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ALEX BEAM

Taking bite out of Big Apple hype machine

NEW YORK -- Just recently, one of the local papers ran a vast puff piece about NYC & Company, Gotham's tourism promotion arm. Flush with a $45 million budget, the agency hopes to attract 50 million visitors here, annually, by 2015.

NYC & Co. has launched ad campaigns in the United Kingdom, Ireland, the Netherlands , and Russia, intending to dispel stereotypes that the city is too expensive, and "that New Yorkers are exceptionally rude, and that crime is rife," The New York Times reported.

Reaction to the ambitious campaign has been swift. An ad in a London Underground station hyping "cheap" New York prompted this response from David Usborne, who covers the City That Never Sleeps for London's Independent newspaper: "The city has a nerve to place those ads. Cheap is Buenos Aires or Havana, not here. Finding a bed for under $500 a night over the Christmas period in Manhattan was tougher that persuading a New Yorker to eat a mince pie."

Usborne directs his readers to NYC & Co.'s website, nycopenbook.com, commenting: "All the cliches are there." Indeed they are. If nothing else, NYC & Co.'s relentless hype confirms New York's reputation as the City of Grandiose, Bogus, and Misleading Claims.

Here's a boast: that New York is the "World's Best City" according to Travel + Leisure magazine. Well, no. If you take the time to check -- and frankly, who would bother? -- you see that "Florence tops the list of World's Best Cities for a second time this year," according to T+L's World's Best Awards 2006. New York descended to eighth place this year, one spot above Beirut and down from sixth in 2005.

I hear that Beirut is lovely this time of year.

New York likewise claims to be the Safest Large City in America, citing FBI crime statistics. Hmmm. Let's go to the FBI website, where the Crime in the United States data are available for all to see. "Why doesn't the FBI rank cities' crime levels?" the Bureau asks right on the CIUS home page. But wait -- I thought it did.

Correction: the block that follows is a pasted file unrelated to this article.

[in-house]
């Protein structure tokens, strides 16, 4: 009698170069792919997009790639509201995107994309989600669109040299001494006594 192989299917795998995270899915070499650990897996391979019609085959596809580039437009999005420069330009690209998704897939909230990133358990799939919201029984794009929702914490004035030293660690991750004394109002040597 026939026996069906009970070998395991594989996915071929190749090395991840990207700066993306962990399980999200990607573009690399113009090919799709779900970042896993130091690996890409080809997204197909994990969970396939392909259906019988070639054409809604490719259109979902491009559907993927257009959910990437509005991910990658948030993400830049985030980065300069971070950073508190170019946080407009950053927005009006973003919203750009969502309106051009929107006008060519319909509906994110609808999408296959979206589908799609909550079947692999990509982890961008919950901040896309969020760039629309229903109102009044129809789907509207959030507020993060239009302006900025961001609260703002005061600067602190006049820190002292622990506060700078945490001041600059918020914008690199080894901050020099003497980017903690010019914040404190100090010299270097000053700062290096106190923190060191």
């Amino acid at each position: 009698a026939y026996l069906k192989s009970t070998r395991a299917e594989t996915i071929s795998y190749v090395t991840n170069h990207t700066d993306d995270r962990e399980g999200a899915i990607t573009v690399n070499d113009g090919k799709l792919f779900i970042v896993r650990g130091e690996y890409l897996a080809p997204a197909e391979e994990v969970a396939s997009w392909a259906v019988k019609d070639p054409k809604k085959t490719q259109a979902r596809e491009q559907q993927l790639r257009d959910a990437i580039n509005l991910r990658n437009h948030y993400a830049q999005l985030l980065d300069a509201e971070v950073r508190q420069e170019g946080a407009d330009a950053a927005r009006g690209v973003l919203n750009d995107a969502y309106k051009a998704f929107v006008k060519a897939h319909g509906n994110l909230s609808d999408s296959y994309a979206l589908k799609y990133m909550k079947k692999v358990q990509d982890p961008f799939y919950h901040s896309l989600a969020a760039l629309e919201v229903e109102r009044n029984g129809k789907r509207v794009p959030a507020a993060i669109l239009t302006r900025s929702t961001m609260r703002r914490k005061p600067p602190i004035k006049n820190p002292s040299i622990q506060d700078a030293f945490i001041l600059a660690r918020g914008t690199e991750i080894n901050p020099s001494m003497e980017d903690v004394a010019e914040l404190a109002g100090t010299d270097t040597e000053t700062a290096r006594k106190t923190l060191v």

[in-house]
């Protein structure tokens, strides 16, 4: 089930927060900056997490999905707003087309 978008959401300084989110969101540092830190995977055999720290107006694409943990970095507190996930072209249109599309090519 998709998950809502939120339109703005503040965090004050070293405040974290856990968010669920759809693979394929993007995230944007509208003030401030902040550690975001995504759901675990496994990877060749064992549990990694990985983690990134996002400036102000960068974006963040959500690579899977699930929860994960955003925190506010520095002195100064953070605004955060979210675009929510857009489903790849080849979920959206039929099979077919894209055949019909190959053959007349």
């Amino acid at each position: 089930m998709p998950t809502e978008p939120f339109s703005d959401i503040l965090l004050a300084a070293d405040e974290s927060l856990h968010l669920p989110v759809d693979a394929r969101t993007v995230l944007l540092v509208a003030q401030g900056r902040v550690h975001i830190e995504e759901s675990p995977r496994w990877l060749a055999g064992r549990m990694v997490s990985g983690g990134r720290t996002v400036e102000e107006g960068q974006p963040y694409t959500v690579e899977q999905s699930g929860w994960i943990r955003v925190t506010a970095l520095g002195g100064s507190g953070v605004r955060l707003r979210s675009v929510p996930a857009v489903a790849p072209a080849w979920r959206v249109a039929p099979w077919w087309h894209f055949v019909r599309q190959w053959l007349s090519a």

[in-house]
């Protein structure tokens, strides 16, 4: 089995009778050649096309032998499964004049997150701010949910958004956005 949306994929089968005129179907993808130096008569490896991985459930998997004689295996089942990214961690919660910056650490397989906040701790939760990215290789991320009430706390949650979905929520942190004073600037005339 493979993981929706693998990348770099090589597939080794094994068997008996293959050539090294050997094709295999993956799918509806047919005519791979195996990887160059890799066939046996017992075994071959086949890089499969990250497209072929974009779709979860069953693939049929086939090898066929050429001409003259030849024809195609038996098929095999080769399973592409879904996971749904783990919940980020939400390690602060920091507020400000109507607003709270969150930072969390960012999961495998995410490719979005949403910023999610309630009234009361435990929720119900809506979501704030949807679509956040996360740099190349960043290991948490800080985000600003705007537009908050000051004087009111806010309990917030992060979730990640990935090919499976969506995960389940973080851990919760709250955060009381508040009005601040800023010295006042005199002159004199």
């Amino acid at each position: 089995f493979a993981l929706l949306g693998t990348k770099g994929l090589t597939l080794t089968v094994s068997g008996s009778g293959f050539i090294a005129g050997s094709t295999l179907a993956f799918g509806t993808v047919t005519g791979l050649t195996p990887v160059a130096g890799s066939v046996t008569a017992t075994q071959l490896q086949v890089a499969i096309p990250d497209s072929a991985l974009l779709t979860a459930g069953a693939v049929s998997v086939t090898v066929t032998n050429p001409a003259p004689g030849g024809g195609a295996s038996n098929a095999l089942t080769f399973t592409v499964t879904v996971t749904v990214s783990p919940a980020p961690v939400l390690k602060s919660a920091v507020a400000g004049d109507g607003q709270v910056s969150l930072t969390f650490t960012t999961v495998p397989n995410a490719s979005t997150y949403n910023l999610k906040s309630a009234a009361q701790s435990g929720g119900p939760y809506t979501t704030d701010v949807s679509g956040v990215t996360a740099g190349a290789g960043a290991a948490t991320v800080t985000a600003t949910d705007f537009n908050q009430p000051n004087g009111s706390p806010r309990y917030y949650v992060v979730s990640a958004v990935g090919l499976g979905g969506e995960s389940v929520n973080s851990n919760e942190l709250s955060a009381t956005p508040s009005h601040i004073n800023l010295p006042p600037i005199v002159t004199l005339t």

The FBI explains that "many entities" like to massage Bureau data to compile rankings "that often create misleading perceptions adversely affecting cities and counties, along with their residents." Here's looking at you, Bloomberg-burg.

Why anyone would worry about personal safety in New York City is beyond me. For the duration of my stay, the cops have been conducting a "full - scale creep sweep" (the always understated New York Post) to find a man who beat and robbed a 101-year-old grandmother outside her Queens apartment. ("Gran' Larceny" -- Daily News.) By Day Three of the manhunt, New York's Finest were still empty-handed, and Queens senior centers were talking about instituting self-defense courses for their oldsters. Maybe it's time to bring in the FBI.

Laughably, New York also claims to be the Greenest Large City in the United States, citing the Trust for Public Land as their source. Green is certainly something you think of as you pick your way among the Himalayan piles of street-side trash that grace almost every neighborhood here. What was the TPL thinking? "That information may have come from a press release in 2000," explains the Trust's Peter Harnik. "We have more up to date numbers."

TPL measures park acreage as a percentage of a city's area, and calculates "green" acres per thousand residents. On the first criterion, Washington, D.C., scores highest, with New York third. In terms of park acres per population, New York scores -- gasp -- 10th, well behind Minneapolis at number one and Boston at number four. But I understand NYC & Co.'s thinking. After all, what kind of a slogan is: "We're number 10!"

Who couldn't be amused by the tourism flacks' puffing of New York's "outstanding transportation options." "Getting to and around New York City is a breeze," they say. It's a good thing they didn't read last week's article by Nicole Gelinas , an editor at the Manhattan Institute's City Journal, about America's second-oldest subway system: "dismal . . . downright intolerable . . . dangerous floor-to-ceiling turnstiles . . . dangerously unprotected . . . and it will only get worse."

Did I leave anything out?

Inevitably, New York also claims to be America's best sports city. To which we can only say: Red Sox 7, Yankees 5. The results are in. I'm coming home.

Alex Beam is a Globe columnist. His e-dress is beam@globe.com

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